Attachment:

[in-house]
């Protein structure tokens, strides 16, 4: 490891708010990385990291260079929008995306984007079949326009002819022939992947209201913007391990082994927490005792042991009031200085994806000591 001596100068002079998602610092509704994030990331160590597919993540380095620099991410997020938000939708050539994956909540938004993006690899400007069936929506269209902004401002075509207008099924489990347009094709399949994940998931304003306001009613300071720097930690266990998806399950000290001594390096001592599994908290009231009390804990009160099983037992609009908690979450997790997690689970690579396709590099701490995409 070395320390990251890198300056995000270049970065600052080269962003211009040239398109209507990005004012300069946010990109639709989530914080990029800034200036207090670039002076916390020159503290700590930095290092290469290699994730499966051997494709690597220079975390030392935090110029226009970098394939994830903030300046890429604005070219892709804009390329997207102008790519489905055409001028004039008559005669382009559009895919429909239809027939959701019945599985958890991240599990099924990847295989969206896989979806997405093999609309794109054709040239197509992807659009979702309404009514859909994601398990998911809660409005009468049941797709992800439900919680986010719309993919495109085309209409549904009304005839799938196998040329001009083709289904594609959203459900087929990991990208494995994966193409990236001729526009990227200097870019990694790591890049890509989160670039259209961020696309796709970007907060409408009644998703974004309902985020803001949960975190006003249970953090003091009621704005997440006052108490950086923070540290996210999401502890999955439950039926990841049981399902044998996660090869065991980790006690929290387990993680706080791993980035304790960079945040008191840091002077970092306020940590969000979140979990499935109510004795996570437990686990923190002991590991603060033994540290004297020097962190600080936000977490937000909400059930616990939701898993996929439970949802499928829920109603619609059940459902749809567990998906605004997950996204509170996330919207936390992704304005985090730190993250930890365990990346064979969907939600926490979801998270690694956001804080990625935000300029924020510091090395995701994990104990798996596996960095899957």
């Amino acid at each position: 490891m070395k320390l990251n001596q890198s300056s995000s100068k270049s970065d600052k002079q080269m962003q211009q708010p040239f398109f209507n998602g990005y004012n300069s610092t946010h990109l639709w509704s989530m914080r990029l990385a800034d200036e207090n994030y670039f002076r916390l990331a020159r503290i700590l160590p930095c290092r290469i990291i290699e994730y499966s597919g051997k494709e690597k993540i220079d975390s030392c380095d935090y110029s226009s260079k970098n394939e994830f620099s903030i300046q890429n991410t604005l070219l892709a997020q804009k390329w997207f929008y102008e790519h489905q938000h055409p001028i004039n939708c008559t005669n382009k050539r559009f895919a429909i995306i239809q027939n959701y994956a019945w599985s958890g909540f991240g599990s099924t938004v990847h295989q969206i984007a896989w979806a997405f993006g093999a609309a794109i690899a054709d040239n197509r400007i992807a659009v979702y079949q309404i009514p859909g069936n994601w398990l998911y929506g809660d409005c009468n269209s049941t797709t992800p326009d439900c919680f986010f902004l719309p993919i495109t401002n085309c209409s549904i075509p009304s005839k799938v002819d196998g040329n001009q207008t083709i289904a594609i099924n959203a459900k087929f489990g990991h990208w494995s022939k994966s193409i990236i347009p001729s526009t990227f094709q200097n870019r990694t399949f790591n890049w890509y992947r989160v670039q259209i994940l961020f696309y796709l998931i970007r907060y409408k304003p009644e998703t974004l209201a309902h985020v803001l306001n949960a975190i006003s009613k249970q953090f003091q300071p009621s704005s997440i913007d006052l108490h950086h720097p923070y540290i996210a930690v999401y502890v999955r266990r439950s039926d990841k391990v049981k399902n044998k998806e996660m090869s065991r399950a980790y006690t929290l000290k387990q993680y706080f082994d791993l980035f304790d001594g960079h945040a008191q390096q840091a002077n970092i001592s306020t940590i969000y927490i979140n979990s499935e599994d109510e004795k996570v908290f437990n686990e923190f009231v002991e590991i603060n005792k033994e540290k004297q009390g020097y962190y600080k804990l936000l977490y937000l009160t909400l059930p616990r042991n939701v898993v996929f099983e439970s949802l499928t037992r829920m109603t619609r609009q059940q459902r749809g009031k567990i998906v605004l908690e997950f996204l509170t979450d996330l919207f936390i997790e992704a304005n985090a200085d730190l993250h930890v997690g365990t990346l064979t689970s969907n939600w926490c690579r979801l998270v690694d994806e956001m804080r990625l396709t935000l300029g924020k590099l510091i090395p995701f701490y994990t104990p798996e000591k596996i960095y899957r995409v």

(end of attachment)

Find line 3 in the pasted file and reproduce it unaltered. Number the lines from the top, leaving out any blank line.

């Amino acid at each position: 490891m070395k320390l990251n001596q890198s300056s995000s100068k270049s970065d600052k002079q080269m962003q211009q708010p040239f398109f209507n998602g990005y004012n300069s610092t946010h990109l639709w509704s989530m914080r990029l990385a800034d200036e207090n994030y670039f002076r916390l990331a020159r503290i700590l160590p930095c290092r290469i990291i290699e994730y499966s597919g051997k494709e690597k993540i220079d975390s030392c380095d935090y110029s226009s260079k970098n394939e994830f620099s903030i300046q890429n991410t604005l070219l892709a997020q804009k390329w997207f929008y102008e790519h489905q938000h055409p001028i004039n939708c008559t005669n382009k050539r559009f895919a429909i995306i239809q027939n959701y994956a019945w599985s958890g909540f991240g599990s099924t938004v990847h295989q969206i984007a896989w979806a997405f993006g093999a609309a794109i690899a054709d040239n197509r400007i992807a659009v979702y079949q309404i009514p859909g069936n994601w398990l998911y929506g809660d409005c009468n269209s049941t797709t992800p326009d439900c919680f986010f902004l719309p993919i495109t401002n085309c209409s549904i075509p009304s005839k799938v002819d196998g040329n001009q207008t083709i289904a594609i099924n959203a459900k087929f489990g990991h990208w494995s022939k994966s193409i990236i347009p001729s526009t990227f094709q200097n870019r990694t399949f790591n890049w890509y992947r989160v670039q259209i994940l961020f696309y796709l998931i970007r907060y409408k304003p009644e998703t974004l209201a309902h985020v803001l306001n949960a975190i006003s009613k249970q953090f003091q300071p009621s704005s997440i913007d006052l108490h950086h720097p923070y540290i996210a930690v999401y502890v999955r266990r439950s039926d990841k391990v049981k399902n044998k998806e996660m090869s065991r399950a980790y006690t929290l000290k387990q993680y706080f082994d791993l980035f304790d001594g960079h945040a008191q390096q840091a002077n970092i001592s306020t940590i969000y927490i979140n979990s499935e599994d109510e004795k996570v908290f437990n686990e923190f009231v002991e590991i603060n005792k033994e540290k004297q009390g020097y962190y600080k804990l936000l977490y937000l009160t909400l059930p616990r042991n939701v898993v996929f099983e439970s949802l499928t037992r829920m109603t619609r609009q059940q459902r749809g009031k567990i998906v605004l908690e997950f996204l509170t979450d996330l919207f936390i997790e992704a304005n985090a200085d730190l993250h930890v997690g365990t990346l064979t689970s969907n939600w926490c690579r979801l998270v690694d994806e956001m804080r990625l396709t935000l300029g924020k590099l510091i090395p995701f701490y994990t104990p798996e000591k596996i960095y899957r995409v």